The award-winning Jordanian biologist Hanan Malkawi says it may be possible to cultivate the Dead Sea.
Malkawi, who was recently honoured by Jordan’s King Abdullah II for her work in biotechnology and nanotechnology, told Al-Fanar Media that in her recent research she had isolated bacteria that live in the highly saline environment of the Dead Sea.
“If these organisms can live, that means there are genes that produce enzymes that are resistant to salinity,” she said. And if these genes can be transferred from bacteria to plants, “we can cultivate the Dead Sea to turn it from a barren area into an environment suitable for cultivation.”
Malkawi, who has published more than 70 papers in international journals and obtained a number of patents, previously won the 2014 Asian Education Leadership and Innovation Award for outstanding leaders in international education.
“If these organisms can live, that means there are genes that produce enzymes that are resistant to salinity.” If we can transfer these genes from bacteria to plants, “we can cultivate the Dead Sea to turn it from a barren area into an environment suitable for cultivation.”
She is currently chairwoman of the Academic Committee of the Scientific Research and Innovation Support Fund at Jordan’s Ministry of Higher Education and has previously served as vice president of Jordan’s Royal Scientific Society and as dean of research and doctoral studies at Hamdan Bin Mohammed Smart University, in Dubai.
Promising Academic Career
Hanan Issa Malkawi was born in Irbid, northern Jordan, to a teacher father and a mother who worked as a weaver. One of ten children, Malkawi excelled in high school and won two scholarships, one to study medicine in the United States and another to study biology at Yarmouk University.
Her parents’ desire to keep their eighteen-year-old daughter nearby was behind her decision to study in Jordan, she said.
After obtaining a Bachelor of Science in biology from Yarmouk University in 1981, she received a full scholarship to take master’s and doctoral degrees at Washington State University in the United States.
At that time, Malkawi was still single and tradition did not allow her to travel alone. However, her father persuaded her mother to let their talented daughter study abroad. He told his wife he believed their daughter would return with a master’s degree and a doctorate.
He was proved right. Malkawi earned a master’s degree in bacteriology from Washington State University in 1984, and a Ph.D. in microbiology and molecular biology three years later.
When she returned to Jordan, a then 27-year-old Malkawi joined the teaching staff at Yarmouk University. Speaking to Al-Fanar Media via Zoom, she smiled as she recalled that her students were surprised she was going to teach them because she was not much older than they were.
Malkawi’s research has focused on biotechnology and nanotechnology and their applications in medicine, agriculture, food security and the environment. Her projects include studies of how to maintain water quality and protect against pollution; early detection of tumours and reducing their spread; and preparing medicinal products. She said her research was driven by national priorities of Jordan and the Arab region.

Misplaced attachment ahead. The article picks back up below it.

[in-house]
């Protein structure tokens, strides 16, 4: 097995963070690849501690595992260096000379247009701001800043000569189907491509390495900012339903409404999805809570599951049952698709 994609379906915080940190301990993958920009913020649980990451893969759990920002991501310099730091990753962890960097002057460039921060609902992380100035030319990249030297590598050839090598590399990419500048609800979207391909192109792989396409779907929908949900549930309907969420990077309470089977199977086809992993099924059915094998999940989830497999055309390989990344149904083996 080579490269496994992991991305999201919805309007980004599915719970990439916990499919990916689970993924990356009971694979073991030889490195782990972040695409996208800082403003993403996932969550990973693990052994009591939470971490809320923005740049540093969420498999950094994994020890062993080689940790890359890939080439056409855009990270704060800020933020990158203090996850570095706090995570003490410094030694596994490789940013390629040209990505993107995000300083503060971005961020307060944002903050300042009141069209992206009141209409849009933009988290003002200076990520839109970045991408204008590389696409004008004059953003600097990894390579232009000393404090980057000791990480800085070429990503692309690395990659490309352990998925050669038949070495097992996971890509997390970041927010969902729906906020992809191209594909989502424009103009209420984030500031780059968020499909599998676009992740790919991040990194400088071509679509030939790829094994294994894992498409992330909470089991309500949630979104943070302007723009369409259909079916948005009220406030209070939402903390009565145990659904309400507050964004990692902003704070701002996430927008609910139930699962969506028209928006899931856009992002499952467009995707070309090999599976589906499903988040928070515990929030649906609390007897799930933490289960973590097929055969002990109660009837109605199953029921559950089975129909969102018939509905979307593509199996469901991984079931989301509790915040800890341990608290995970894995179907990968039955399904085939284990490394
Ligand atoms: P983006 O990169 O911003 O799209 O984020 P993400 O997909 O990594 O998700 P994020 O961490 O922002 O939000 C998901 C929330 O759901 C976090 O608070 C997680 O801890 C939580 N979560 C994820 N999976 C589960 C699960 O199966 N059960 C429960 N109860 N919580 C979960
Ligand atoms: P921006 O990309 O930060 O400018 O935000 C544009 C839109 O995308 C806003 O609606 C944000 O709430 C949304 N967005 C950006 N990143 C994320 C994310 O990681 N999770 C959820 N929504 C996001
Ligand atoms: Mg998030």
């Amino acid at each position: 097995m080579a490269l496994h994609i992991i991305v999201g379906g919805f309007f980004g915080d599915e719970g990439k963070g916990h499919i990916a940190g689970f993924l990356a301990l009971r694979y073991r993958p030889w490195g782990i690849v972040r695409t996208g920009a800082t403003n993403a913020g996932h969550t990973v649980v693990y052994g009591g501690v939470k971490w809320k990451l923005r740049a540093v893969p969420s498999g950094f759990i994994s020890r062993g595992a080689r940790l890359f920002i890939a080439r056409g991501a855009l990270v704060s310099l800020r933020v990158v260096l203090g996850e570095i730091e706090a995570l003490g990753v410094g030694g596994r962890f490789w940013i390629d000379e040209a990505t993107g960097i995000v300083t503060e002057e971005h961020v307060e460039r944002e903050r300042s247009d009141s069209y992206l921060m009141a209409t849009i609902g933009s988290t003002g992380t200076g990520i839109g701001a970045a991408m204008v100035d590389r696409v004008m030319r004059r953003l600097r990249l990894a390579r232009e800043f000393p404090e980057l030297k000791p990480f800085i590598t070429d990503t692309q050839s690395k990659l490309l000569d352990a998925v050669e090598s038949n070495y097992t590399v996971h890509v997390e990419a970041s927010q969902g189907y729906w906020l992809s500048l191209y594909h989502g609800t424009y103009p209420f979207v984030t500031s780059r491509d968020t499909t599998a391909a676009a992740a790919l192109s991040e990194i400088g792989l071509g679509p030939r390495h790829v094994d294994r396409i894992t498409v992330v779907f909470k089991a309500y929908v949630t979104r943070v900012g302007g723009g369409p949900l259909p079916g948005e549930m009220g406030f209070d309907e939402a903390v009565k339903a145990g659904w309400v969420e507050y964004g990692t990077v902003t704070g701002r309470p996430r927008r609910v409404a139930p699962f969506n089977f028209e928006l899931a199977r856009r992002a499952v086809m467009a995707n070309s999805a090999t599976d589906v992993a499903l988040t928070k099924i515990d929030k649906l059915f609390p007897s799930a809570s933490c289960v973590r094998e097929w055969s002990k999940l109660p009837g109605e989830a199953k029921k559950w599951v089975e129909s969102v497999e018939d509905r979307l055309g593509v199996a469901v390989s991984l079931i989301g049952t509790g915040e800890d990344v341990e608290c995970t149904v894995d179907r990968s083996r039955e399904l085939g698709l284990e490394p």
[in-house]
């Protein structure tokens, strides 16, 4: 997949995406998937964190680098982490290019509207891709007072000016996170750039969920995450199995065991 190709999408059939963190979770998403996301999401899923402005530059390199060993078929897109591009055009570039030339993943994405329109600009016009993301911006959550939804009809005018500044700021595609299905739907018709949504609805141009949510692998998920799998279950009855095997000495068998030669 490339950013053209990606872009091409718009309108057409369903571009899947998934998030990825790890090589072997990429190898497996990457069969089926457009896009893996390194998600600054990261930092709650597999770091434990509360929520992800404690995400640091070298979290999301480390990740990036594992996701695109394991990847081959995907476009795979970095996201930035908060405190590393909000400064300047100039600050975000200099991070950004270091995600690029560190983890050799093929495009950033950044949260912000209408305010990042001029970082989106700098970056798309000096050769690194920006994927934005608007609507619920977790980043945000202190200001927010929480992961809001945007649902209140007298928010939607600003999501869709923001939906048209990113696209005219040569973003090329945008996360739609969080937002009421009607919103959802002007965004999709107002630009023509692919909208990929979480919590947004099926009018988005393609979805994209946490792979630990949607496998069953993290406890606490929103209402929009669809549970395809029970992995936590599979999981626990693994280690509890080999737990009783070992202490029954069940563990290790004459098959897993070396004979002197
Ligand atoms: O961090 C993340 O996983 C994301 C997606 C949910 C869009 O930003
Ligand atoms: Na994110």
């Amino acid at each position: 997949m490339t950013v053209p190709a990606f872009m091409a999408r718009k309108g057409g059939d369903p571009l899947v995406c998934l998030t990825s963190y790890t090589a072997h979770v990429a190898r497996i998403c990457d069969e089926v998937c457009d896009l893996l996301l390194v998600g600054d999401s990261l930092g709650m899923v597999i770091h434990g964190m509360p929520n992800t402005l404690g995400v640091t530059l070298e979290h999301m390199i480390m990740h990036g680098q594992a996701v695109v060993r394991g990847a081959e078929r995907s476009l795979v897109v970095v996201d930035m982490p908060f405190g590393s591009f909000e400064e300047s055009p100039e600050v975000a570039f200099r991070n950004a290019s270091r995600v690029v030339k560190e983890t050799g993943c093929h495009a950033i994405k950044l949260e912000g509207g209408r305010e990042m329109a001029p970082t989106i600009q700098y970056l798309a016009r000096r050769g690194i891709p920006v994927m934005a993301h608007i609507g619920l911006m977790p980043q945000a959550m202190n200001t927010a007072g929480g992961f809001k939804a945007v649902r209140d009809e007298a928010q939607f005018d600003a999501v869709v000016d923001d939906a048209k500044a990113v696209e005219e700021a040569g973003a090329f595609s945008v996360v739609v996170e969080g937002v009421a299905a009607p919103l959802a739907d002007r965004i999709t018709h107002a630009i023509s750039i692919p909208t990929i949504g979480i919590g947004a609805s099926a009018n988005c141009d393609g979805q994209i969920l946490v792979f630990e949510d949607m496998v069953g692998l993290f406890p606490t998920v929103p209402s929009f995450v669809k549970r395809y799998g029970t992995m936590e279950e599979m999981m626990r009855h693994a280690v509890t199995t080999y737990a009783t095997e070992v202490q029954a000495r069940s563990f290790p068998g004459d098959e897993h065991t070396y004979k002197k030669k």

“Most of the research that is carried out at Arab universities and research centres is theoretical and general, and does not tackle serious questions to create solutions, overcome difficulties, and face societal challenges.”
She is currently studying the behaviour of microorganisms in harsh environments like the Dead Sea, outer space, deserts and polluted areas. She said her goal was not only to study these organisms but also to explore how humanity could benefit from such research.
In cooperation with the U.S.-based KSF Space Foundation, Malkawi runs a research project on the possibility of growing non-pathogenic bacteria and other microbes in outer space and their resistance to conditions like zero gravity, radiation and fluctuations in temperature and pressure.
This April she prepared bacterial samples that were launched in a capsule into a low-space orbit 33 kilometers above sea level. The capsule returned to earth a day later.
After examining the samples, Malkawi noticed genetic mutations where the microorganisms had not only survived but adapted in some way. She believes this finding could hold important implications for human health.
“We are studying how these bacteria could be used in the service of astronauts and their diets,” she said. “This gives us a model that may help develop strategies to mitigate future risks.”
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Ideas she has patented include a process for using magnetic nanoparticles to detect and eliminate pathogenic microbes in water and the use of nanotechnology in detecting and reducing cancerous tumors.
Arab Scientific Research ‘Too Theoretical’
Malkawi was critical about the reality of scientific research in the Arab world. She said there was no clear strategy to support applied research or link it to what was needed in industry.
“Most of the research that is carried out at Arab universities and research centres is theoretical and general, and does not tackle serious questions to create solutions, overcome difficulties, and face challenges in society,” she said.
Malkawi said funding problems could be overcome by appealing to donors at home and abroad. Using her own success as an example, she said she had been able to obtain $15 million from international donors to fund scientific research at Yarmouk University.
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